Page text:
My view is that if people could understand the call centre staff better and if the call centre staff were properly trained to do their job so that each problem was dealt with more efficiently and in a shorter time, far fewer staff would be needed and there would be no need to outsource the service to a country where a significant number of the staff are simply script readers have no real idea what they are doing.

 

All true, but all business owners/managers/company directors would disagree with you - the one's I've met anyway. Especially when it comes to price, and keeping business costs down, especially the costs of employing staff, or for that matter the costs of actually manufacturing a product in this country!

 

The key problem in this country has been that call centre jobs, like so many other jobs, are classed as a low paid, minimum wage, **bleep** job that no one really wants to do. Combine that with shift working, or unsociable hours, and you have a lethal cocktail that no UK worker will touch unless it's extremely well paid, their desperate to work, or the DHSS are forcing them to take the job at gunpoint! £5.80/hour simply won't cut it, and all you'll end up with is a high turnover of staff. And in that sort of working environment you can forget staff training! The people who are supposed to train either won't bother or only give you 5 minutes of their time and then watch you sink or swim. I mean, if this person is only going to stick around until they can get another job, or get pissed off and leave, or until they get knocked up by their spotty boyfriend and end up becoming a single mother living on benefits, what's the point in wasting the companies time, money and breath training this person? Plus, on top of that, you would also have to pay the UK employees national insurance, probably provide them with some sort of pension, maternity pay...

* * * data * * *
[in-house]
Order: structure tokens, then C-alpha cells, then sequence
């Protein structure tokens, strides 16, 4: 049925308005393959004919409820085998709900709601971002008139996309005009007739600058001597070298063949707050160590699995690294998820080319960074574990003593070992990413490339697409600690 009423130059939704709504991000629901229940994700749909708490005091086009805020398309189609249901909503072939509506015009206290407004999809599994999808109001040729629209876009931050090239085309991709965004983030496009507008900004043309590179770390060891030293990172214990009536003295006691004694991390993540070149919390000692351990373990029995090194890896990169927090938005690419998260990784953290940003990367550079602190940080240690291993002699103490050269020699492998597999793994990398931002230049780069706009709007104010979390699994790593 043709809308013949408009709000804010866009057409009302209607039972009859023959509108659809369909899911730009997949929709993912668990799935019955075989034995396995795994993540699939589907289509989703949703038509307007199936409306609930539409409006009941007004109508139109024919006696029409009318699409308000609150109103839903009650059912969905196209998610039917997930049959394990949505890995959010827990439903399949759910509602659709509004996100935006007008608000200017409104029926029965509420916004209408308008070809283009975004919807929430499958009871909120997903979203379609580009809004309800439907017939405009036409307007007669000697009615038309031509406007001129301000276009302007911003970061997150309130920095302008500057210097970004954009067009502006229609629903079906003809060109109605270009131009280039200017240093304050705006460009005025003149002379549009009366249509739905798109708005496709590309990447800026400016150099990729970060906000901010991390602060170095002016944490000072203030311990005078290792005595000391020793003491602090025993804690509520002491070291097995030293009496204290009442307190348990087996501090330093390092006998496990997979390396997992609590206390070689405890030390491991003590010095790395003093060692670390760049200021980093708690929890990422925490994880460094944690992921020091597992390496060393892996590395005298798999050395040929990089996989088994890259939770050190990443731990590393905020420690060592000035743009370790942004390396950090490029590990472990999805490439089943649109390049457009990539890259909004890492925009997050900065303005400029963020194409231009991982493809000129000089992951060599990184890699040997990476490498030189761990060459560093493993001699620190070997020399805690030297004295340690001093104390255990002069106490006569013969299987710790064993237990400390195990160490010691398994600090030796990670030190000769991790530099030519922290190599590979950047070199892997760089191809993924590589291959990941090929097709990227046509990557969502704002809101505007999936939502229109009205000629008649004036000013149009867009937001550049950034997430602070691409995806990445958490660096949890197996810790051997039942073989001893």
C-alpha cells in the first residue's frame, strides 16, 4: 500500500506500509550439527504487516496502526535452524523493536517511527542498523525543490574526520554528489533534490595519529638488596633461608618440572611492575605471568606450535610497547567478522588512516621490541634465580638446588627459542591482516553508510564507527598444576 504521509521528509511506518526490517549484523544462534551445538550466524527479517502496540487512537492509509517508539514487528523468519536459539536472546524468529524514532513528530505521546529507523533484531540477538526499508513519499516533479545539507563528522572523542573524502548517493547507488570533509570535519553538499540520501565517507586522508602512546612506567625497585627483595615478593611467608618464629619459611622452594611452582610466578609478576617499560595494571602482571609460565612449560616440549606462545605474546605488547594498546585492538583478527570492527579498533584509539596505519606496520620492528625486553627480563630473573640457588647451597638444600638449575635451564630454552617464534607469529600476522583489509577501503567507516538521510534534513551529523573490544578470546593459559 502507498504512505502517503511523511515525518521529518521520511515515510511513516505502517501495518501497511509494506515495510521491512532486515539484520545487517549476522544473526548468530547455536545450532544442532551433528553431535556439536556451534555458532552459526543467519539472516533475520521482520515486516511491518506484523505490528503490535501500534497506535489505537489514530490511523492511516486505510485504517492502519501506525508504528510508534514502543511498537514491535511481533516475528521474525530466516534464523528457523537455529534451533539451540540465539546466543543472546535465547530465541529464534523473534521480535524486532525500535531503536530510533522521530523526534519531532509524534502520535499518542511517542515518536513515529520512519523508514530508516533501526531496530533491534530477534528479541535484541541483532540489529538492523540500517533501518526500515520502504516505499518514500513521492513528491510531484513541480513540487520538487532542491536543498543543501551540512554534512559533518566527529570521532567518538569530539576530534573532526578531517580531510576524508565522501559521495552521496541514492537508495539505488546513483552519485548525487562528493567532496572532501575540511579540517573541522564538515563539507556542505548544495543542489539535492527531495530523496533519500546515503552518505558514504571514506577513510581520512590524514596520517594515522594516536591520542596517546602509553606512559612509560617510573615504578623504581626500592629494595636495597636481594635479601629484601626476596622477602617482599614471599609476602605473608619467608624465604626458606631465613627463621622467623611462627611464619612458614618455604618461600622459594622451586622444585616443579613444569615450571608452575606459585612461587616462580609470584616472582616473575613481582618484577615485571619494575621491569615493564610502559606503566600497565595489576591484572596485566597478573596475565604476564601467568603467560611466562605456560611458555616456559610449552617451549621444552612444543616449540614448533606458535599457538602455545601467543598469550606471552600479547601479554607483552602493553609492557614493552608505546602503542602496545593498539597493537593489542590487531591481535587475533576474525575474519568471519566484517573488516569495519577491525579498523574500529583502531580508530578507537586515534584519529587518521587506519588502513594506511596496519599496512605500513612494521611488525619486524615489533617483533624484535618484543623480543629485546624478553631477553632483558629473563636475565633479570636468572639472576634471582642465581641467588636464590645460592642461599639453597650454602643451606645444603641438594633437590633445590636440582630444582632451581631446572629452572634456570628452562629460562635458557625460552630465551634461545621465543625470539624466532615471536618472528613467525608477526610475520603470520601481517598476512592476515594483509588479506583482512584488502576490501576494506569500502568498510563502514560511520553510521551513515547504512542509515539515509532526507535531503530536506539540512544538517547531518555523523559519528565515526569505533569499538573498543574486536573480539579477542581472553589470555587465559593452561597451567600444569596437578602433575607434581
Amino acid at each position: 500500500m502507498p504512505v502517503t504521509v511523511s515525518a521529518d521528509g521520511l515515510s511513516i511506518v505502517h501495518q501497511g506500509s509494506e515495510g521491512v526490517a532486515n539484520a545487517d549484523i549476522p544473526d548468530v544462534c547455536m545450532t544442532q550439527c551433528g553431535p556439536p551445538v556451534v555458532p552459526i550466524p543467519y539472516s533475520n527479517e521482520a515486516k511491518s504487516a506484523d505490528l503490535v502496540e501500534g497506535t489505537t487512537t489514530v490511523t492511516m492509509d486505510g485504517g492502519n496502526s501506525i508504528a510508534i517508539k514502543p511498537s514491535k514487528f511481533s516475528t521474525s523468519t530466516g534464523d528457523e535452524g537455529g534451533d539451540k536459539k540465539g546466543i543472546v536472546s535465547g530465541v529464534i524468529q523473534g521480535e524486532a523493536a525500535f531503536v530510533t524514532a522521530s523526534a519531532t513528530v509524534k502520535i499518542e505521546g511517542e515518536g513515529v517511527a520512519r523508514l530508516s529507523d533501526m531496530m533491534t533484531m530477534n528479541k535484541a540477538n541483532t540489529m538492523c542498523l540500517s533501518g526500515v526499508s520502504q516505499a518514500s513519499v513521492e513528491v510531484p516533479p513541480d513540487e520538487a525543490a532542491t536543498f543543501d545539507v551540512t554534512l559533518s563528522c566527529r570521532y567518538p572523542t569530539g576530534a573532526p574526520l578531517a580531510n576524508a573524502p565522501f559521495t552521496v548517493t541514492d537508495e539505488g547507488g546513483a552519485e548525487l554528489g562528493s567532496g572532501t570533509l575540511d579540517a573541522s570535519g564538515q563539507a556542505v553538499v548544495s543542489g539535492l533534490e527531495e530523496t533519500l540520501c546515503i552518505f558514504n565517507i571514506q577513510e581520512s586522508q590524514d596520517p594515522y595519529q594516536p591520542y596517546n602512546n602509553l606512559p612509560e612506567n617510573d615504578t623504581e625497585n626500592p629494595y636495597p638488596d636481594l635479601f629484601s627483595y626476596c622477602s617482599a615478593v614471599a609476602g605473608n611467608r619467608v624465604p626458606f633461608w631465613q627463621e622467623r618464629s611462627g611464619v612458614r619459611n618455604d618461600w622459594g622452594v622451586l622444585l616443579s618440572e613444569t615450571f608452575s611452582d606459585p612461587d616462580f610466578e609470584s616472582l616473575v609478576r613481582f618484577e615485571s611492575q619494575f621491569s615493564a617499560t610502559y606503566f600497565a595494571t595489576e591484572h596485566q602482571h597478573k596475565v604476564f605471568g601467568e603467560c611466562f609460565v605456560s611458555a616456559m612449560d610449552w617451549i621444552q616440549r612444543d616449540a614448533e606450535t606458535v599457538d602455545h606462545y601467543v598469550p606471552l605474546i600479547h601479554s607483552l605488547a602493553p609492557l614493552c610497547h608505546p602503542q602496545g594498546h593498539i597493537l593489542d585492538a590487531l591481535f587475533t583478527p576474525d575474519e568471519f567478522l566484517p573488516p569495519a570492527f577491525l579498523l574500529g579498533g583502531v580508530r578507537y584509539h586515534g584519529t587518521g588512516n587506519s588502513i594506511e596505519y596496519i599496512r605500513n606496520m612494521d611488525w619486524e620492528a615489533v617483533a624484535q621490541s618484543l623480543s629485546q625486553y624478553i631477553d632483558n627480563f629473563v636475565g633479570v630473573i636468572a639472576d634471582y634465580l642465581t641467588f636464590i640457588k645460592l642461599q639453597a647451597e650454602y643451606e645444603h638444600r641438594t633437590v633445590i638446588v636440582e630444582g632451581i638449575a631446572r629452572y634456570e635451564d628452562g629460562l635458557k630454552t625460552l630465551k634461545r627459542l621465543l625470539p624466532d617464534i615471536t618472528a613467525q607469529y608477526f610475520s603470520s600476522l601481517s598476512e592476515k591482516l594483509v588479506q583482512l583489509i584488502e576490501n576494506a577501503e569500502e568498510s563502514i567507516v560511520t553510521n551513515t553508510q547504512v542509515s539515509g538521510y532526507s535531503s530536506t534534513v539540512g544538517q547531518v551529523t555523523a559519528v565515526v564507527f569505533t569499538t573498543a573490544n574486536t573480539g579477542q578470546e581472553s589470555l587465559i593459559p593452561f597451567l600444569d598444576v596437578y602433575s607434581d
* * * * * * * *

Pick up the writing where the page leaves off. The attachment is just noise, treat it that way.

I saw this first hand, 15 years ago, in the electronics industry. This is why so many UK jobs have gone abroad. Employers simply can't get the quality of staff they perceive they want at the right price, plus the costs associated with running a business here are considered to be too high.

 

Sad, but true.

 

Does anyone know anything about the move of the call centres back to the UK?

 

Have you tried directly asking the moderators this question?